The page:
Even the ferrets agree…plagiarism is bad.

Either because people know I think ferrets are the source of all things funny, or they are aware of my deep ire over plagiarism, the following article landed in my e-mail inbox yesterday from several friends:

Move Over ‘Meerkat Manor’ by Paul Tolme, the victim of the Cassie Edwards plagiarism scandal.

Tolme is speaking out…with much hilarity. Read. Laugh. Then go rumage through your old high school biology class reports on “The Life and Times of Paramecium” and see if you can’t turn that into a bodice-ripper, too!


Taken, borrowed and lifted

Today, CNN reported an AP story about allegations of plagiarism made on the Web site www.smartbitchestrashybooks.com against author Cassie Edwards. The article gives a side-by-side comparison of a passage from one of Edwards’ novels and then a reference work, and the implications are fairly damning.

Having never read anything by Edwards*, I’m not so much concerned about the players in this drama. Rather, it’s the possibility that plagiarism is excusable if using the grade-school, feigned-ignorance defense of “But I didn’t know it was wrong” that gets my dander up.

For the love of original thought, I cannot understand how an adult, let alone a person who has built their career on words, can have the gall to whip out the “I didn’t know.”

Since the first time our eyes strayed to the paper of the kid next to us in elementary school and the teacher barked out the reproach, we’ve known that copying other people’s work and passing it off as your own is wrong. (Although now I’m wondering what the teacher would have done if I’d used quotations and cited my sources: According to Billy sitting beside me, “The capital of Virginia is Richmond.” Hmm.)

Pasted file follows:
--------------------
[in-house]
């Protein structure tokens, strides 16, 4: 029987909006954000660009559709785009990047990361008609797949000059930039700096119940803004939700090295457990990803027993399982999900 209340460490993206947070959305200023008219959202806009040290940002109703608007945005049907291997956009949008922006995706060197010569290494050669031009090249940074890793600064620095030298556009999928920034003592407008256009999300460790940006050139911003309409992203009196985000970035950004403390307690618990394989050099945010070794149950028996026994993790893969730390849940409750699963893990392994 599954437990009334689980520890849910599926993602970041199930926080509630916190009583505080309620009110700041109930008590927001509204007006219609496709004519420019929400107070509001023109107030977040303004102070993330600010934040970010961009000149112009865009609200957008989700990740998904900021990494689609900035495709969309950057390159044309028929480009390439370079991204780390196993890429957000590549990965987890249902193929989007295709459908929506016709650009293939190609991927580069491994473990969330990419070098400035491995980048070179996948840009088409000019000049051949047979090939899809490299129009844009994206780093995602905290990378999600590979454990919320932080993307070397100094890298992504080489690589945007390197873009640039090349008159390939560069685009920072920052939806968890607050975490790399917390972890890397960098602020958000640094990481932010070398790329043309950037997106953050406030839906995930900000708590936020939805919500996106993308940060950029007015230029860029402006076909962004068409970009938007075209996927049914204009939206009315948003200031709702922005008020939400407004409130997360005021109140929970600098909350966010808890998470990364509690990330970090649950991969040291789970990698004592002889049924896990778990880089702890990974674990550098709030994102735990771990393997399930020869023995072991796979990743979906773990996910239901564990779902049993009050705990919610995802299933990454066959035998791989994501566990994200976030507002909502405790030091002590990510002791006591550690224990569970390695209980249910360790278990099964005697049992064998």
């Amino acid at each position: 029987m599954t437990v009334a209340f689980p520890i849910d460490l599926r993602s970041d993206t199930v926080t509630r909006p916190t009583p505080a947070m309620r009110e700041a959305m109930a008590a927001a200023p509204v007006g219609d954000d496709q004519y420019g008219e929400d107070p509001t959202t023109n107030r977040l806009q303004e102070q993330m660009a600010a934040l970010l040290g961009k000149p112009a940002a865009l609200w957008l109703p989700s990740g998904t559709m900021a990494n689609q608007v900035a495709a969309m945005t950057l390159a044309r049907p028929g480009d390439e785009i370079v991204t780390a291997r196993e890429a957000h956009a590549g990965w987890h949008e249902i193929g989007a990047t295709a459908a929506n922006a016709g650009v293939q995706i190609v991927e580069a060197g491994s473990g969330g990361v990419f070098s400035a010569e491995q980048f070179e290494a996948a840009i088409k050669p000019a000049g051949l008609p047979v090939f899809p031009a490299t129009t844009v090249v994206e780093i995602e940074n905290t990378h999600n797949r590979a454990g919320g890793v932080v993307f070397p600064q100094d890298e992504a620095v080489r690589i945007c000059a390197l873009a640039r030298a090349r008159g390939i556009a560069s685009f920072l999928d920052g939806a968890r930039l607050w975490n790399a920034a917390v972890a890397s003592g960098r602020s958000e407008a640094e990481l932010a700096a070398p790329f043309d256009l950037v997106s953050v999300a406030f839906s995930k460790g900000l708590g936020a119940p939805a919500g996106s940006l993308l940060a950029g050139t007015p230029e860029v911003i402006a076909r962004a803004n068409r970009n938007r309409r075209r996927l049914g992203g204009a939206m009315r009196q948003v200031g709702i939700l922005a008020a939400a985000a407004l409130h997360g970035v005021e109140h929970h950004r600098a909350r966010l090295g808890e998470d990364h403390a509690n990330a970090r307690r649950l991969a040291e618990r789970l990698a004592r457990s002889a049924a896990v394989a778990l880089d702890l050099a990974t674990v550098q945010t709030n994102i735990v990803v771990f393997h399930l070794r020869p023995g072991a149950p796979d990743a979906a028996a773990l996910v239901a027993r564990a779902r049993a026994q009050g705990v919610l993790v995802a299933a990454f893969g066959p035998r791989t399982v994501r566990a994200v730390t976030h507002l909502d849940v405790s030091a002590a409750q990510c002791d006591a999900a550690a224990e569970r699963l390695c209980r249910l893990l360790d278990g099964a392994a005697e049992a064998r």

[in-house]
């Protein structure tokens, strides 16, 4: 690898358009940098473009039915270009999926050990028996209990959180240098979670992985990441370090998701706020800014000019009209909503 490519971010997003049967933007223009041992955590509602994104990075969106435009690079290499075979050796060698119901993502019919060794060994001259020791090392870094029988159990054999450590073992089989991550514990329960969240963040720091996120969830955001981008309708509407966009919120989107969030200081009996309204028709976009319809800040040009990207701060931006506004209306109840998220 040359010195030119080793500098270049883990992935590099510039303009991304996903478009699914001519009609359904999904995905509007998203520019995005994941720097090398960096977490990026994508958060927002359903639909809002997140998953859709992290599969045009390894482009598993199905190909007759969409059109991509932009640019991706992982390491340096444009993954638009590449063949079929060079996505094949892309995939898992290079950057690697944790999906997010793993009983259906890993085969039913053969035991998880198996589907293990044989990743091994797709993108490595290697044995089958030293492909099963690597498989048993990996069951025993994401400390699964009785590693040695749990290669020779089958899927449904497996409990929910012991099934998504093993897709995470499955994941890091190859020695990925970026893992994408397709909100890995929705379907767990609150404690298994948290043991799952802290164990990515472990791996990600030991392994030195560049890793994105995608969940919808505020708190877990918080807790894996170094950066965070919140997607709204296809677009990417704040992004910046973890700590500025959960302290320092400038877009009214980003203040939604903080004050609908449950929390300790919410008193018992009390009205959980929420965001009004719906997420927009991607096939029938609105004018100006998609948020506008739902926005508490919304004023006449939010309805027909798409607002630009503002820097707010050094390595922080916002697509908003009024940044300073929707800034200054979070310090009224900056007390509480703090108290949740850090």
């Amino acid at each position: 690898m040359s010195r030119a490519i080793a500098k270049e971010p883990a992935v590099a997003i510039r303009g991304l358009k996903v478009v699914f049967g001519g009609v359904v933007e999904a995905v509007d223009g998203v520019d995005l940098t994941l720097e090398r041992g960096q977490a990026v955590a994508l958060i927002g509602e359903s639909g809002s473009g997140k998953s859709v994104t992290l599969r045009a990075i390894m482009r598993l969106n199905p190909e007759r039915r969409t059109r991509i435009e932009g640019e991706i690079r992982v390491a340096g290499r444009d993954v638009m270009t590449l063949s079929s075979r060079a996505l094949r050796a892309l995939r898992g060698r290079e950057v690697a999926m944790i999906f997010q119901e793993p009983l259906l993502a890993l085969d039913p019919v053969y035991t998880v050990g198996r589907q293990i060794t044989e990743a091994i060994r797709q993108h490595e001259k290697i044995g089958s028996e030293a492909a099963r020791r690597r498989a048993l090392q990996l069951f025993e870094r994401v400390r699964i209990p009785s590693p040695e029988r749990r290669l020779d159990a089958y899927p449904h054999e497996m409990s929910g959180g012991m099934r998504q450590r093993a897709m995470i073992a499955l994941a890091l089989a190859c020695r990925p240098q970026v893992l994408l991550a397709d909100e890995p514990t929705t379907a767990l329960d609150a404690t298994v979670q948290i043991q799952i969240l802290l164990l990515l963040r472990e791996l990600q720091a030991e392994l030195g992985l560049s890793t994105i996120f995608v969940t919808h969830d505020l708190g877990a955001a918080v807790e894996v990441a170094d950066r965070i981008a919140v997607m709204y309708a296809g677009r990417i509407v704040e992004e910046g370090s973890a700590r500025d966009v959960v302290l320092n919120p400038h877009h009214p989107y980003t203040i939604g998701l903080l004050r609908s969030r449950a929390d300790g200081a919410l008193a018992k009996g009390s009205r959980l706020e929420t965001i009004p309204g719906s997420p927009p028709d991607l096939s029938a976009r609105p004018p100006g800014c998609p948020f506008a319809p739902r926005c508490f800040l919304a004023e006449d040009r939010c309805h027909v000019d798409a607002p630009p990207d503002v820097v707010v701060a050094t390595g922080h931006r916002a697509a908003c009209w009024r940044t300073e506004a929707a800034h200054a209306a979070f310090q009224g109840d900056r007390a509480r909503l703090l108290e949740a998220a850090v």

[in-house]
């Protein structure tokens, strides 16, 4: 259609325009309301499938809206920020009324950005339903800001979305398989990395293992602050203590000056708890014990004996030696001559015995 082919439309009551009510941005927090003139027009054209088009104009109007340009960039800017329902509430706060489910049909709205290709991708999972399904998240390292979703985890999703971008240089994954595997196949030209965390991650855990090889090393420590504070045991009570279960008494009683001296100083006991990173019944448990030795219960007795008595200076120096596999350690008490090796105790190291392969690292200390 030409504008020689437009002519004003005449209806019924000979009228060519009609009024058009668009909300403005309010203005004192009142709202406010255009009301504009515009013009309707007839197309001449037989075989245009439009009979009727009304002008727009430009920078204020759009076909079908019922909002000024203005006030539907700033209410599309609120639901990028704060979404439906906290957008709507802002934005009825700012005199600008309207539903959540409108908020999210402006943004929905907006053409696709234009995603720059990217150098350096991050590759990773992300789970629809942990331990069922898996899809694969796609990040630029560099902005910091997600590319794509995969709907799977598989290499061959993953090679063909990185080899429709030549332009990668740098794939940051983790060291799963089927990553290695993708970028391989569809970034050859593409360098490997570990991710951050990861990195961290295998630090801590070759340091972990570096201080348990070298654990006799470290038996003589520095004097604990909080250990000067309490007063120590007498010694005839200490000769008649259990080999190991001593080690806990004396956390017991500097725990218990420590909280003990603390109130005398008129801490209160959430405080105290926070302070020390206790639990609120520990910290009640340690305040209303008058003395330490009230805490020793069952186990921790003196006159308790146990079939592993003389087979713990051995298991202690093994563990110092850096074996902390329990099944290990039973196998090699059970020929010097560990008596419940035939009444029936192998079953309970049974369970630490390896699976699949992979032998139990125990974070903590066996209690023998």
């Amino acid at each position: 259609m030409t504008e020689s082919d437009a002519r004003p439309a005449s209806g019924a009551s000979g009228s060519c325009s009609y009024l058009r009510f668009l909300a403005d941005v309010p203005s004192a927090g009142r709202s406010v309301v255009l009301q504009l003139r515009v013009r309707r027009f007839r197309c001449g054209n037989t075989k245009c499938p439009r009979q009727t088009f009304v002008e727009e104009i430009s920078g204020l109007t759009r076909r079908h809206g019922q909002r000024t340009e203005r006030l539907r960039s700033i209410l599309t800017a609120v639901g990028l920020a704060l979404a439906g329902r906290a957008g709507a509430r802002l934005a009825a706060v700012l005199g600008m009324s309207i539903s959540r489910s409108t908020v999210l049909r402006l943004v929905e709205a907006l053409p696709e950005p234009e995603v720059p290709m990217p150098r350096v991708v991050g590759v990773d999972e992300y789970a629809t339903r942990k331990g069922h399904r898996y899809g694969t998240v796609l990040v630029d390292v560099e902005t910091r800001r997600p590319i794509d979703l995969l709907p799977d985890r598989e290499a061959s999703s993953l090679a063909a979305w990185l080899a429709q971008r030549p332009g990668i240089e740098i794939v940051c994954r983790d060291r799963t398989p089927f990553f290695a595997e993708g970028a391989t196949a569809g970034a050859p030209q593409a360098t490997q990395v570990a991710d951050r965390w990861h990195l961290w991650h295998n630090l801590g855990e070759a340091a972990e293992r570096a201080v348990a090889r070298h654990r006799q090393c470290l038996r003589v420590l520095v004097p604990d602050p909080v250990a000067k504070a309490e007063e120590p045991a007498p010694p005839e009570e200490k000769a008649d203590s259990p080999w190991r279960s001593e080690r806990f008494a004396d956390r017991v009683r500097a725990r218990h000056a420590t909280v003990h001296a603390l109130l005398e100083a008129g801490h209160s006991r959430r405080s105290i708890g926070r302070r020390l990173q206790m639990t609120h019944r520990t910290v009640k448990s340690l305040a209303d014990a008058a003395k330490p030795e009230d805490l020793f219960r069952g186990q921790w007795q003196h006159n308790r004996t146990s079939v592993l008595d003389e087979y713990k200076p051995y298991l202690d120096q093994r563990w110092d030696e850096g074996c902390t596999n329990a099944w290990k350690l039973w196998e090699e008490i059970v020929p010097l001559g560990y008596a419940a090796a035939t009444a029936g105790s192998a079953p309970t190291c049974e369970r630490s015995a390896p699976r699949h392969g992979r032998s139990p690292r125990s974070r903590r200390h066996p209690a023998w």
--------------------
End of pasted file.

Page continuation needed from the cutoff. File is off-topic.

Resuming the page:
And I would love to go off an a “kids these days” rant since the 2006 Josephson Institute Report Card on Ethics of American Youth indicates that, in a 12-month period, 33 percent of students copied work from the Internet and 60 percent cheated during a test in school. But 1) those numbers are down from the 2004 report listing 35 and 62 percent respectively (though 2004 had an additional statistic that 83 percent 0f students copied homework, which speaks more to my plagiarism argument), and; 2) educated, logical adults in professional careers do it all the time.

Apparently if you no longer qualify for a youthful indiscretion, you can phone it in as a senior moment.

Pin it with whatever delicate euphemism you like: the blunt “taken,” the impish “borrowed,” or the typographical “lifted.” It’s all window dressing for “stolen.”

Sigh…clearly, my goat has been got.

* Edited to correct an error I made that was kindly pointed out by a reader. And dude! I have a reader!!